VN039 Vietnam Bird Watching Phong Nha
VN039 Vietnam Bird Watching Phong Nha Criteria: A1, A2 & A3
Area: 41,132 ha
Altitude Range: 150-400 m asl
EBA / SA: Annamese Lowlands EBA
Priority Landscape: NA 6 – Central Indochina Limestone
The IBA comprises the Phong Nha sector of Phong Nha-Ke Bang National Park, which, prior to 2001, was designated as Phong Nha Nature Reserve. The IBA is situated within the largest area of contiguous limestone forest in Indochina, which also includes Hin Namno National Biodiversity Conservation Area in Laos, and the Ke Bang limestone area in Vietnam. The IBA has a limestone karst topography, as a result of which human encroachment into the site has been limited. Consequently, the limestone karst is almost entirely forested, apart from steep cliff faces. At the foot of the limestone karst, the natural vegetation is lowland evergreen forest, although some areas have been cleared for cultivation. There are a number of major cave systems at Phong Nha, and the site attracts large numbers of domestic tourists every year. Phong Nha is one of the most important sites in Vietnam for the conservation of globally threatened primate species, including at least one taxon endemic to limestone karst areas in central Indochina: Hatinh Langur Trachypithecus francoisi hatinhensis1. In addition, the IBA supports an all-black langur, the precise taxonomic affinities of which are currently undetermined1. To the north-west, Phong Nha IBA is contiguous with Ke Bang IBA.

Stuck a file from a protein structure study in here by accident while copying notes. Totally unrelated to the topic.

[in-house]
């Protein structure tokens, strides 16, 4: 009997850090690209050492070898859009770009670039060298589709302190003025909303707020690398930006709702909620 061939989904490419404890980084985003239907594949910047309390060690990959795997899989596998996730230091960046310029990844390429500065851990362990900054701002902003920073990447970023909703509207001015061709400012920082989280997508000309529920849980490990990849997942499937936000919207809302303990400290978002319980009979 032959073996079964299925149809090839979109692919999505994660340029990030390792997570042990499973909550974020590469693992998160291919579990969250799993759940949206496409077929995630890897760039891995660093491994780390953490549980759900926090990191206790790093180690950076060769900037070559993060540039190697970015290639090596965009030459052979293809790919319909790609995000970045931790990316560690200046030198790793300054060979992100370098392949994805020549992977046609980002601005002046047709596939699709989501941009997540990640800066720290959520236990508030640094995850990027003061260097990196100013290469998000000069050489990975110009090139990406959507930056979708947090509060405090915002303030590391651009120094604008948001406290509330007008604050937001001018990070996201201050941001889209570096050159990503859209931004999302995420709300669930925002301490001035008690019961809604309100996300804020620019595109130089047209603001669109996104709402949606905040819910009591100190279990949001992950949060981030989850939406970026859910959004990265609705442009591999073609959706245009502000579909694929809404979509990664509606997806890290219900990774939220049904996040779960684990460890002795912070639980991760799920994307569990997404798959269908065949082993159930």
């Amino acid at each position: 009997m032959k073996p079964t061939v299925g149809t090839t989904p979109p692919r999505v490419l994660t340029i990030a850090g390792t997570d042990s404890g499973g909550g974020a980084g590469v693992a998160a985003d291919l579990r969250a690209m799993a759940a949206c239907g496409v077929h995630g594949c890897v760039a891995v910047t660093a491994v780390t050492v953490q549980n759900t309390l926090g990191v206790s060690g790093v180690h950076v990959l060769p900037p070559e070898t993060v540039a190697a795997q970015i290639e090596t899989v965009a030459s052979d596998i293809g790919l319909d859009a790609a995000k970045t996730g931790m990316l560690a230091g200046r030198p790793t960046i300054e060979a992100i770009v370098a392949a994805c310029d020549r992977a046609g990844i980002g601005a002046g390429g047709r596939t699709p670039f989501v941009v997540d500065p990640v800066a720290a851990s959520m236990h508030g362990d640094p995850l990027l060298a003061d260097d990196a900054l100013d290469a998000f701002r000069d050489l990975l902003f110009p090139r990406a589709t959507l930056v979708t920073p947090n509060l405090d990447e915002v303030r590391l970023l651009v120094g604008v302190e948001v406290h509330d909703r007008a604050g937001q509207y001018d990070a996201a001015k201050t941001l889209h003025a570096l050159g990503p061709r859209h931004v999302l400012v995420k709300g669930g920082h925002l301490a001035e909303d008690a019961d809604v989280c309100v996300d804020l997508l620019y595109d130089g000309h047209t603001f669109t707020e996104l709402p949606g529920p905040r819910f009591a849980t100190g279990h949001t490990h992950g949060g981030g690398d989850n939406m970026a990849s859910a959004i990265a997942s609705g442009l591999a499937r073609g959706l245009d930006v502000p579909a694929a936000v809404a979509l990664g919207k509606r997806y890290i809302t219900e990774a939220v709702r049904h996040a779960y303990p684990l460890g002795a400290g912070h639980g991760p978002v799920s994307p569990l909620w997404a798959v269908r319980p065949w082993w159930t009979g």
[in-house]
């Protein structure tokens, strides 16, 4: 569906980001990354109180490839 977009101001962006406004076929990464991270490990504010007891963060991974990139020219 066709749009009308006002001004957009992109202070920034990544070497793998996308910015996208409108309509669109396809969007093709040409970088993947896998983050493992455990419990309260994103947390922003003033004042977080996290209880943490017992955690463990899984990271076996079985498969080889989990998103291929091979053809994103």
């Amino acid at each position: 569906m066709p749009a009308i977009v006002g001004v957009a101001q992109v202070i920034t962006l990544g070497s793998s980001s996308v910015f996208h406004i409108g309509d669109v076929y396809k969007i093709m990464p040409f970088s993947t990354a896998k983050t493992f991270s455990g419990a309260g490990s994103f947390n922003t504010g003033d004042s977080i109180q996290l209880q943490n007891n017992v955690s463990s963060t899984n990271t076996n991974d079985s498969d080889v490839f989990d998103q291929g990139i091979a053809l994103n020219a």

Bird Fauna: Key Features
Phong Nha IBA is situated within the Annamese Lowlands Endemic Bird Area (EBA), and supports at least two of the nine restricted-range species that define this EBA. Notably, the IBA is one of only two sites in Vietnam known to support Sooty Babbler Stachyris herbeti, a species that went unrecorded for over 70 years between its discovery in Laos around 1920 and its rediscovery at Phong Nha in 19942. In addition to Sooty Babbler, Phong Nha IBA supports a population of a form of leaf warbler that is endemic to limestone karst areas in central Indochina. This form, which resembles Sulphur-breasted Warbler Phylloscopus ricketti in external appearance but differs in terms of vocalisations, may represent an undescribed species3.